Having only seen Breathless and Pierrot Le Fou so far, Jean-Luc Godard’s Hail Mary was a departure. The film is somewhat infamous for its sacreligious content, re-depicting the pre-Nativity story from the perspective of a modern-day virgin Mary. Pope John Paul II famously said something like, “The film deeply offends the religious sentiments of believers.” It seemed to me fairer to say that it probably offends the religious sentimentality of some Roman Catholics. Many “believers” have no problem thinking of the biblical Mary in very human terms, as Godard depicted her. Certainly the film’s prologue implicitly denies the doctrine of the immaculate conception of Mary, as her parents split up and she visits her father on weekends. Godard said earlier in his career that if he ever did a film about the life of Christ, he would film the parts that the Gospel narratives never recorded; the more mundane aspects of Jesus’ existence. He essentially did this with Mary, omitting the actual birth scene.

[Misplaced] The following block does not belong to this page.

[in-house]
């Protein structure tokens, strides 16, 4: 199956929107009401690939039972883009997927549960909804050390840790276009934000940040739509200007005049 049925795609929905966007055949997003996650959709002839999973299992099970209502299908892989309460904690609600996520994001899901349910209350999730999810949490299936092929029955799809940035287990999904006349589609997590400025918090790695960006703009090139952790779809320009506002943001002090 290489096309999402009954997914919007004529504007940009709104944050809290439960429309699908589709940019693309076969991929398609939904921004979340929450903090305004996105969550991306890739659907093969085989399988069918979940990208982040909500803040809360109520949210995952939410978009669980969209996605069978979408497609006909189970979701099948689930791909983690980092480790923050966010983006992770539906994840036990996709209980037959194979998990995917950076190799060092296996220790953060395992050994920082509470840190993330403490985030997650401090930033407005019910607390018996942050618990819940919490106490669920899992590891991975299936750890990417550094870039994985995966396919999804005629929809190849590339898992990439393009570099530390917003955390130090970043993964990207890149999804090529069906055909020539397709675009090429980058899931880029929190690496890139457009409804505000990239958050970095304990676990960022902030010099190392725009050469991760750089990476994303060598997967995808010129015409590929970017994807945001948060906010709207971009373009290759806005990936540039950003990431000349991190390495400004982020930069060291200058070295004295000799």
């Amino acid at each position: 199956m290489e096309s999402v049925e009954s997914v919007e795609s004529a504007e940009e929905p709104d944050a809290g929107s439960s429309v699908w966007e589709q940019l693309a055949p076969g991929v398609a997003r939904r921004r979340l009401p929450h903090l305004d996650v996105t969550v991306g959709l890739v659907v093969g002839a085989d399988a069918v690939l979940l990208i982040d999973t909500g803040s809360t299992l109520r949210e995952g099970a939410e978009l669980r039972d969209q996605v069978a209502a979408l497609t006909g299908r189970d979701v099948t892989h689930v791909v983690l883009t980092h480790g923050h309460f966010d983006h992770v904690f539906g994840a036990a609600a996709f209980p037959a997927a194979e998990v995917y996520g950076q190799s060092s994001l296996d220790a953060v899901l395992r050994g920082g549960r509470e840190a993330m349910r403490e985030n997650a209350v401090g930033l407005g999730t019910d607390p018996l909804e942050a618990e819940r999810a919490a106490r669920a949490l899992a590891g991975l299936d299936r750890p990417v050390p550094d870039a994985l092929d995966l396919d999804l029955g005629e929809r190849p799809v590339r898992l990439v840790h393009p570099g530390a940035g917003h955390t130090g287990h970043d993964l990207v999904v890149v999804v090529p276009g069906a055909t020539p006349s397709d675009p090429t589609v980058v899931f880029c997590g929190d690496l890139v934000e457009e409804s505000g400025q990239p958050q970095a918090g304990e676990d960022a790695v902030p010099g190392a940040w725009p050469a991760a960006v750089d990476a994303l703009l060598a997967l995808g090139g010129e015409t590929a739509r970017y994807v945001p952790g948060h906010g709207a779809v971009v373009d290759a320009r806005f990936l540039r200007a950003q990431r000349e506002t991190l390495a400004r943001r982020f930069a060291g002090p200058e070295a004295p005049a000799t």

The film has some beautiful shots and a good use of darkness to illustrate Mary’s solitude and confusion. Following the birth, there seems to be more light, but perhaps this is incidental. Notes: Mary drawn to apples and eggs, particularly slicing/breaking them. Discusses triangles to some length with her father, and triangular images appear later in the film – trinitarian imagery? Chopin & Mahler music dominates first half of film, Bach & Dvorak second half. Repetition of “At that time” – biblical language. Fascinating contrast of Mary with other female student – one pure, the other not. Differentiation of body/soul discussions – teacher is theoretical and hypocritical, Mary is experiential and sincere. Lots of rippling water – waves appear toward film’s end along with birth. Uncle Gabriel the divine messenger with an edge. Chastity: “To know every possibility without straying.” Lots of nature imagery. “I am a soul imprisoned by a body.”